Leider Greenhouses grows poinsettias several months in advance of the winter. - HANNAH STEINKOPF-FRANK
  • Hannah Steinkopf-Frank
  • Leider Greenhouses grows poinsettias several months in advance of the winter.

After graduating from Knox College with a degree in Spanish, Leider wanted to work at the family greenhouse, but his father, Jim Leider, told him he should work for somebody else first and then come back. So he did. He moved to California and worked at a vegetable seed company and a farm that grew stock (a fragrant flower that grows in clusters) before starting his own growing company, Dos Gringos, which is still in business today. He lived in California for almost ten years before moving back to Illinois in 1995 when his brother, Michael, who was running the greenhouse, was diagnosed with leukemia (he passed away in 2015). Leider and his sister, Mary Leider Barss, share ownership of Leider Greenhouses.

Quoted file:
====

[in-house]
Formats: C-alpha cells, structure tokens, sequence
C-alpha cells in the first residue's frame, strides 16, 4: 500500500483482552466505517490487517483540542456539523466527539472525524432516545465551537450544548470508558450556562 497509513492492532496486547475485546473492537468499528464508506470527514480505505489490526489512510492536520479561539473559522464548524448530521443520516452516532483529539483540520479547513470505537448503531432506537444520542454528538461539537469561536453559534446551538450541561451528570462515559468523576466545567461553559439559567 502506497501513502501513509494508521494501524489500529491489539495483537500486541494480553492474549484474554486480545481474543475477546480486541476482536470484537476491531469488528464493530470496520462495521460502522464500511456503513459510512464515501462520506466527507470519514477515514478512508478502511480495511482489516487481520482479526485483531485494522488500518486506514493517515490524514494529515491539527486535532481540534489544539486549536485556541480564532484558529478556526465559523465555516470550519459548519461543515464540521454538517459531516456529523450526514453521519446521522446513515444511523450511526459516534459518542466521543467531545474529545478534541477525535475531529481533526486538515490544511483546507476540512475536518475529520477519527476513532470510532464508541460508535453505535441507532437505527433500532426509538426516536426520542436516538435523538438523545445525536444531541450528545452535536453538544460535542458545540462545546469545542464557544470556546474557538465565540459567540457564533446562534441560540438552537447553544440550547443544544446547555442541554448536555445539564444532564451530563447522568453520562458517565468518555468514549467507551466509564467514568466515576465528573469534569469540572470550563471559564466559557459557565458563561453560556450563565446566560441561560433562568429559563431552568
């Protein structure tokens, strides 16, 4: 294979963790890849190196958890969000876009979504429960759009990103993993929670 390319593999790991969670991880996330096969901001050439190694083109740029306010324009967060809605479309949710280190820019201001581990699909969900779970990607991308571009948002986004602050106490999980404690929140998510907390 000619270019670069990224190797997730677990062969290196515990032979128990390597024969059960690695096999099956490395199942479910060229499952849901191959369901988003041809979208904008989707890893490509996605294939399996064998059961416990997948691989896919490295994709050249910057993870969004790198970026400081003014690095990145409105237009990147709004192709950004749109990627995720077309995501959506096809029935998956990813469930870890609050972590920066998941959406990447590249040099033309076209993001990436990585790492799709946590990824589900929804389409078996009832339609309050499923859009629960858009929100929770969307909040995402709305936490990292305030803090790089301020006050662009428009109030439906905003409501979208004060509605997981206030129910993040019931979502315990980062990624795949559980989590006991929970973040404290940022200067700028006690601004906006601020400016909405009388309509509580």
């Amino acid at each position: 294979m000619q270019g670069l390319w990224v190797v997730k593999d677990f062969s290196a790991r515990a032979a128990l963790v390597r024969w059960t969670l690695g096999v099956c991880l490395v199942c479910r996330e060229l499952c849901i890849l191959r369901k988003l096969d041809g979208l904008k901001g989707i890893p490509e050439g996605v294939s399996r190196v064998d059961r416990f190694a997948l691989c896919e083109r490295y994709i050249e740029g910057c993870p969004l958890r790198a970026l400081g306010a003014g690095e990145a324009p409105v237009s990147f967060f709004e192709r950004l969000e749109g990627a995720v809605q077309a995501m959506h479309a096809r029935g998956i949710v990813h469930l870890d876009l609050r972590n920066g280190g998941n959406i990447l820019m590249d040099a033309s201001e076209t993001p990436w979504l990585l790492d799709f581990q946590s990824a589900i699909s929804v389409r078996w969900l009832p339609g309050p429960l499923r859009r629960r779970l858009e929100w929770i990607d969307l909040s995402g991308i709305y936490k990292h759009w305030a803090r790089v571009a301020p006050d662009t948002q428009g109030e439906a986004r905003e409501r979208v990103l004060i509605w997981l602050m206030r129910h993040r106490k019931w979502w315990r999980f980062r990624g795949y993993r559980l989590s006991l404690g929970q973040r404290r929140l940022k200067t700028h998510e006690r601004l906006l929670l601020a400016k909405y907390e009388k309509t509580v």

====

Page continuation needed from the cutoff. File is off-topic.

Leider says this past spring was brutal because of the cold and rain. Even as the greenhouses have features that set the internal climate and simulate the time of day, some factors are outside human control. "When it's nice, [our customers will] buy flowers like you cannot believe, but as soon as the rain comes in, the cars will stop. They won't come in." This affects the Leiders' garden center, which accounts for 10 percent of the business, and their wholesale operations.

Beyond reacting to individual seasons—small storm clouds in the face of a 121-year business—Leider Greenhouses has also gone through numerous changes to adapt to the market. When Jim served as company president, Jewel-Osco and Dominick's were their main wholesale customers, but now they sell primarily to Costco—a fortunate move since Jewel-Osco sits in a hypercompetitive category and faces pressure from Whole Foods, Trader Joe's, Mariano's, and other grocery stores. Dominick's isn't even in business anymore.